Riot police on Saturday fired plastic bullets, tear gas and water cannons at hundreds of people in Istanbul protesting a government plan to expand controls over the public’s use of the Internet.
Police took action after some protesters hurled firebombs at officers. Plainclothes police were seen arresting some demonstrators and escorting them to police vehicles. There weren’t any immediate reports of injuries.
Police broke up groups of protesters who gathered at the city’s main hub, Taksim, and along a main street to denounce the draft bill that would allow Turkey’s telecommunications authority to block websites or remove content accused of privacy violations without a court decision, and force service providers to keep Internet users’ data for two years.
Critics say that would expand the government’s already tight grip on the Internet. The government rejects accusations of censorship, saying the move aims to protect privacy.
The measure comes as Prime Minister Recep Tayyip Erdogan’s government is fighting a corruption probe targeting people close to him — the worst crisis it has faced during its 11 years in power. Erdogan says the probe is a conspiracy orchestrated by followers of an Islamic movement led by U.S.-based cleric Fethullah Gulen to discredit the government ahead of local elections in March.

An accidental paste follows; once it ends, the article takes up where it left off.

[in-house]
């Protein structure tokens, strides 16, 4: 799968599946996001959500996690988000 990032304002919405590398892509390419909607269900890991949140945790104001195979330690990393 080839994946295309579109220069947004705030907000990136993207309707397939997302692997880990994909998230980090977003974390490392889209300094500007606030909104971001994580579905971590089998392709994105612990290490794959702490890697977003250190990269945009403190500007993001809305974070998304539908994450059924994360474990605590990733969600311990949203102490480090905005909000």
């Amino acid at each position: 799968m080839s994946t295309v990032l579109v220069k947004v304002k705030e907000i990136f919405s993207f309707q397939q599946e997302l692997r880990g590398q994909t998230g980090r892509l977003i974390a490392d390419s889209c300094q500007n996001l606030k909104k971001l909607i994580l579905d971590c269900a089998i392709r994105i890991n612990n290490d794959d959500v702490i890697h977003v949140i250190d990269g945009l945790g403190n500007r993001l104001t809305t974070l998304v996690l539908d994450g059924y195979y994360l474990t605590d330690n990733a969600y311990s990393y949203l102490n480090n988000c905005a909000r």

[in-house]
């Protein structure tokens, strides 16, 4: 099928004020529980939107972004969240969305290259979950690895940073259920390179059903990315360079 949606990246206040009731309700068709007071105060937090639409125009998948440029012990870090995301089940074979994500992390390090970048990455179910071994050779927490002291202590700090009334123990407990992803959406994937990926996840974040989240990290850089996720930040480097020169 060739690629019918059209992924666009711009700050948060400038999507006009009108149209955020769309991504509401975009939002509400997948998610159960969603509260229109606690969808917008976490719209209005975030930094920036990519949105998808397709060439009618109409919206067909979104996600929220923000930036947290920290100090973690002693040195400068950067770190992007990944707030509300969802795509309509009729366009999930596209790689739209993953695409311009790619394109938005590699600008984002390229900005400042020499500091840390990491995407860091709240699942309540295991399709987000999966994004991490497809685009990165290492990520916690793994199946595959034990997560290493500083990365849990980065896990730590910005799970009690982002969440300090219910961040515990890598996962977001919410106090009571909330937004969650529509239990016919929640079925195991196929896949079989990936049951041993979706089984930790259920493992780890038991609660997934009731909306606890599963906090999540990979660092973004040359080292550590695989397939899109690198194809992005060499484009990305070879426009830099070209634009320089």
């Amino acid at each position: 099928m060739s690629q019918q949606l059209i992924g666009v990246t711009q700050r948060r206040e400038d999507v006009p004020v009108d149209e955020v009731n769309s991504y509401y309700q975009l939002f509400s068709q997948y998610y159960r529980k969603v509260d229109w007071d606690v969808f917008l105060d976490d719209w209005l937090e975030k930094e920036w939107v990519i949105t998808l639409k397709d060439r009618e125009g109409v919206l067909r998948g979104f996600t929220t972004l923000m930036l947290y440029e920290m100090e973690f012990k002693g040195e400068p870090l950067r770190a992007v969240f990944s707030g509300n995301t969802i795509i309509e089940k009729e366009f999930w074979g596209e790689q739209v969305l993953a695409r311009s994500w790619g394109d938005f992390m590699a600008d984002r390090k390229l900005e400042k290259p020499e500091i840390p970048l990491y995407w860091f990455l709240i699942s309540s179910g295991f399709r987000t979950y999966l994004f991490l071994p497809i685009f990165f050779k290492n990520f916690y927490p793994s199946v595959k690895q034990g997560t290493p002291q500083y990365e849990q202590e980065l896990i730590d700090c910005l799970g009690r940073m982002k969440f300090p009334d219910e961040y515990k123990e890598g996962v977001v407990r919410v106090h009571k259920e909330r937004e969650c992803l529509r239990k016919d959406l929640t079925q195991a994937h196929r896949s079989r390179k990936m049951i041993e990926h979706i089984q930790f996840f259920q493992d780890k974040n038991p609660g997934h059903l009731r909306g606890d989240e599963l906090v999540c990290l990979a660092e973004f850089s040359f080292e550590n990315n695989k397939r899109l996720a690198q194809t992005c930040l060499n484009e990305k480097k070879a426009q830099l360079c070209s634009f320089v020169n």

The new Internet controls come as alleged police documents and photographs linked to the corruption probe have been leaked through the Internet.
During Saturday’s protest, demonstrators shouted slogans calling on the government to resign over the scandal and held up signs that read: «Don’t touch my Internet.»
Hundreds of people held a similar protest in the capital, Ankara. No violence was reported.
The European Court of Human Rights has said that Turkey’s existing Internet regulations were against freedom of expression. Around 40,000 websites — many of them pornographic sites — are blocked in Turkey, according to Engelli Web, a site which monitors banned websites.
ISTANBUL: Turkish police break up violent Internet protest – Technology – MiamiHerald.com.